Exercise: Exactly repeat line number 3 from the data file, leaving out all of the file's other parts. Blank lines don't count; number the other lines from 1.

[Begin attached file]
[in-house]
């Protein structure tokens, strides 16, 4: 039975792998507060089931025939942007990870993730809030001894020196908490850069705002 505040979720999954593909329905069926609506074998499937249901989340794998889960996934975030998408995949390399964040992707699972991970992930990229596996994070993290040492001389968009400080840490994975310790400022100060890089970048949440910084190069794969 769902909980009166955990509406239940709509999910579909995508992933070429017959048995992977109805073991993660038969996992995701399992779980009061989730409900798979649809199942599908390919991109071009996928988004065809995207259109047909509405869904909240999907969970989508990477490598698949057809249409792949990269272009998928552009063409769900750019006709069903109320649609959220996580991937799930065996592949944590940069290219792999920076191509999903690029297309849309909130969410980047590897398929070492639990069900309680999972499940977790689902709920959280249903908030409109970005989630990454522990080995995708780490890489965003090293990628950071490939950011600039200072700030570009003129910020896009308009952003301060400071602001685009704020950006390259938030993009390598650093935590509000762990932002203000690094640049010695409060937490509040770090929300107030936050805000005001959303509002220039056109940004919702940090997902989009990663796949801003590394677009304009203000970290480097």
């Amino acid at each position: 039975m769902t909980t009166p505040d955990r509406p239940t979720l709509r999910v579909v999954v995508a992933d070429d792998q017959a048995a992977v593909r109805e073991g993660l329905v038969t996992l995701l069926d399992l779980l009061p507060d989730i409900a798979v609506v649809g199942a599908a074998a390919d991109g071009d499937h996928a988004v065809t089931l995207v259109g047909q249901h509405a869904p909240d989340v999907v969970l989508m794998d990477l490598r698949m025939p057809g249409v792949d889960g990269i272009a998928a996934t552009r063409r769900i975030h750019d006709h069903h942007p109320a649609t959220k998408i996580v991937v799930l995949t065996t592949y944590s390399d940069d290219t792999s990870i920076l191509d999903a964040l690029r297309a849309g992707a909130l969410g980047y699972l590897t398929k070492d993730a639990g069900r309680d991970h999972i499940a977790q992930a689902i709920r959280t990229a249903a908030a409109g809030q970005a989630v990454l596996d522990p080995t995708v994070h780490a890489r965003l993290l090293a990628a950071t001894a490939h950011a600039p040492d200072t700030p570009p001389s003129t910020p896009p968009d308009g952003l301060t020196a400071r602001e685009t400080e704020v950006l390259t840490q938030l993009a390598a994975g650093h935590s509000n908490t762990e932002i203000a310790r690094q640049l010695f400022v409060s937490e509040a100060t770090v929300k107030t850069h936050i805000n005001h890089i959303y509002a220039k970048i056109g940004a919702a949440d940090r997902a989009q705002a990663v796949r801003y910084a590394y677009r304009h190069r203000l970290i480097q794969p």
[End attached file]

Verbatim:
């Amino acid at each position: 039975m769902t909980t009166p505040d955990r509406p239940t979720l709509r999910v579909v999954v995508a992933d070429d792998q017959a048995a992977v593909r109805e073991g993660l329905v038969t996992l995701l069926d399992l779980l009061p507060d989730i409900a798979v609506v649809g199942a599908a074998a390919d991109g071009d499937h996928a988004v065809t089931l995207v259109g047909q249901h509405a869904p909240d989340v999907v969970l989508m794998d990477l490598r698949m025939p057809g249409v792949d889960g990269i272009a998928a996934t552009r063409r769900i975030h750019d006709h069903h942007p109320a649609t959220k998408i996580v991937v799930l995949t065996t592949y944590s390399d940069d290219t792999s990870i920076l191509d999903a964040l690029r297309a849309g992707a909130l969410g980047y699972l590897t398929k070492d993730a639990g069900r309680d991970h999972i499940a977790q992930a689902i709920r959280t990229a249903a908030a409109g809030q970005a989630v990454l596996d522990p080995t995708v994070h780490a890489r965003l993290l090293a990628a950071t001894a490939h950011a600039p040492d200072t700030p570009p001389s003129t910020p896009p968009d308009g952003l301060t020196a400071r602001e685009t400080e704020v950006l390259t840490q938030l993009a390598a994975g650093h935590s509000n908490t762990e932002i203000a310790r690094q640049l010695f400022v409060s937490e509040a100060t770090v929300k107030t850069h936050i805000n005001h890089i959303y509002a220039k970048i056109g940004a919702a949440d940090r997902a989009q705002a990663v796949r801003y910084a590394y677009r304009h190069r203000l970290i480097q794969p």